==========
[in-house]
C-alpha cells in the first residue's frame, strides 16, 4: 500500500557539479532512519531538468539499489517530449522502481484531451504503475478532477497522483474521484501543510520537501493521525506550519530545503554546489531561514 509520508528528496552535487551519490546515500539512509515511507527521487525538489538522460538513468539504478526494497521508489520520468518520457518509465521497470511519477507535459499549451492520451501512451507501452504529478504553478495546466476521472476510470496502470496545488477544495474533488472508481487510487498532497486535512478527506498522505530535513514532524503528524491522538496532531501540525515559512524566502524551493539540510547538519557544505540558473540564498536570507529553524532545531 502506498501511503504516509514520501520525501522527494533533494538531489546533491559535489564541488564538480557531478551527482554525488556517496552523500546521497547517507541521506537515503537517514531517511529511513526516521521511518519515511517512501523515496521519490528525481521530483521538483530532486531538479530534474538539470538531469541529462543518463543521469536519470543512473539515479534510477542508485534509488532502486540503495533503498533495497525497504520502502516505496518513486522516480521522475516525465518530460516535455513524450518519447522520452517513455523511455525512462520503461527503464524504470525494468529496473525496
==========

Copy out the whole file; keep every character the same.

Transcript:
[in-house]
C-alpha cells in the first residue's frame, strides 16, 4: 500500500557539479532512519531538468539499489517530449522502481484531451504503475478532477497522483474521484501543510520537501493521525506550519530545503554546489531561514 509520508528528496552535487551519490546515500539512509515511507527521487525538489538522460538513468539504478526494497521508489520520468518520457518509465521497470511519477507535459499549451492520451501512451507501452504529478504553478495546466476521472476510470496502470496545488477544495474533488472508481487510487498532497486535512478527506498522505530535513514532524503528524491522538496532531501540525515559512524566502524551493539540510547538519557544505540558473540564498536570507529553524532545531 502506498501511503504516509514520501520525501522527494533533494538531489546533491559535489564541488564538480557531478551527482554525488556517496552523500546521497547517507541521506537515503537517514531517511529511513526516521521511518519515511517512501523515496521519490528525481521530483521538483530532486531538479530534474538539470538531469541529462543518463543521469536519470543512473539515479534510477542508485534509488532502486540503495533503498533495497525497504520502502516505496518513486522516480521522475516525465518530460516535455513524450518519447522520452517513455523511455525512462520503461527503464524504470525494468529496473525496